their own way of keeping Muslims at bay - by asking them to sign a long 

list of pre-conditions. "We (Hindus) have collectively drawn up a list of 

conditions which the Muslims have to sign if they want to return here,' 

said Bharat Singh, a village leader. "In other villages they are not 

even allowing the Muslims to return but we are not doing that," said a 

magnanimous Singh, showing a three-page document handwritten in Gujarati, 

which victims are not allowed to photocopy. 

The conditions in the document read: "Do not kill cows [considered 

sacred by Hindus] or eat beef; do not tease Hindu women; do not participate 

in Hindu festivals if you cannot maintain their sanctity; do not get 

involved in quarrels between Hindus, do not raise anti-India and 

anti-Hindu slogans, do not allow new Muslims to settle in the village...'

The Muslims, who formed six percent of Kadwal's population of 5,000, 

fled on March 3 when their houses were burned down. But even signing on 

the dotted line does not end their problems. 

In Raichha village in Chotaudepur, 28 Muslim families have been asked 

to convert to Hinduism if they want to return, says Muhammad Jafar 

Makrani, a former member of the local municipal council. These families are 

among the 100 which fled Raicha and took shelter in relief camps. 

Villages like Panwad in Vadodra district have laid no conditions. They 

simply don't want the Muslims to return. They have made this clear by 

attacking the Muslims under the noses of the police when they came back 

to survey the damage to their homes. These Muslims are now back in the 

relief camps with no hope of going back to their ancestral homes. 

In Pandarwala village in Panchmahal district where 27 Muslims were 

burnt alive, the conditions put forward by Hindus include that a Muslim 

doctor must be expelled, says Faiz Muhammad who attended a peace meeting 

organized by the district administration. Since this doctor has a 

computer, the villagers allege that he must be keeping in touch with the 

Pakistani Military Intelligence Agency (ISI). 

In Kadwal village, where 11 Muslims have reportedly signed on the 

dotted line accepting all the conditions, they live as outcasts. 'We have no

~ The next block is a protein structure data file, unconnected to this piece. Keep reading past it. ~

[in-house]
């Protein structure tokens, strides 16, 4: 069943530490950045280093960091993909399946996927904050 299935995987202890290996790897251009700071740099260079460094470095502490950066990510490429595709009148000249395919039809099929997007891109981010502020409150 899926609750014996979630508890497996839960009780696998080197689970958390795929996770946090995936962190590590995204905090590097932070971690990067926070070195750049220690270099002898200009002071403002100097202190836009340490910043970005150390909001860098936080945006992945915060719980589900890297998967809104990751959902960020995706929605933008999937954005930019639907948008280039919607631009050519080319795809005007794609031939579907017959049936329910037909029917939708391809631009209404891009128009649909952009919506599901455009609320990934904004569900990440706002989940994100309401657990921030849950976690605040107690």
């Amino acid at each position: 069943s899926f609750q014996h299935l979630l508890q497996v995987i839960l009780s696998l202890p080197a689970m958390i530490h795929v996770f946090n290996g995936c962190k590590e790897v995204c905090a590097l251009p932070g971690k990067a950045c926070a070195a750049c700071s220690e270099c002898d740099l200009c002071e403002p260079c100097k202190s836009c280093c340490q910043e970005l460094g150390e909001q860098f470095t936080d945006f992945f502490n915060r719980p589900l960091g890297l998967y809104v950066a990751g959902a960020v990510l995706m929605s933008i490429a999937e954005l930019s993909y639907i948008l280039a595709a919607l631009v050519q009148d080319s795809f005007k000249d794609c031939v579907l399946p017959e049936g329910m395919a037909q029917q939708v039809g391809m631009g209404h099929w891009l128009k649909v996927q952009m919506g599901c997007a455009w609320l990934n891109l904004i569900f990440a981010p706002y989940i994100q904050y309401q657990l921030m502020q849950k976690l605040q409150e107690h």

shelter and sleep in the open,' said Mohammed Nikker who came back two 

weeks ago after spending 45 days in a relief camp. 'We have nothing to 

eat and depend on relatives from other villages to bring us food,' he 

says, sitting despondently with his family in the midday sun, in front 

of the ruins of what used to be his house. 

Muslims as well as Hindus live in constant fear of each other in 

villages where until recently they lived as friends. Hindus fear that Muslims 

will take revenge, said Singh, while Muslims said they were certain 

Hindus would attack them again once all the Muslims return from refugee 


There are a few examples where Hindus not only protected Muslims but 

also fought against the attacking mobs. But these instances are rare. 

Ramsinh Thakore in his sixties is one such person, from Balol Akkalpura 

village. He stood with a sword and warded off a mob chasing 485 Muslims 

who were on the run. "If people were being hounded by some who had 

murder on their mind, it was my duty to save them," Thakore says. Now those 

people live close to his village in shanties. They are sheltered and 

supported by the villagers. Their homes are destroyed and they cannot 

return to their homes, so Thakore is planning to rehabilitate them in the 

same place. But people like him are very few in Gujarat today. 

The National Commission for Minorities has expressed concern over the 

refusal of Hindu villagers to allow Muslim families to return home. 

The Commission is concerned that resettlement on religious lines would 

change the demography and result in a fragmented society. The 

Commission was also concerned that an area populated by victims with a 

collective wounded psyche would be a fertile ground for anti-national 


There are fears that Kutch district, with more than 60 percent Muslim 

population and a shared border with Pakistan, could react adversely to 

the plight of their brethren in Ahmadabad and other places in Gujarat. 

The authorities are already talking of "ISI [Pakistan Military 

Intelligence] activity" in Gujarat and claiming that Muslims are preparing for 

revenge. The stage is being set for a more subtle ethnic cleansing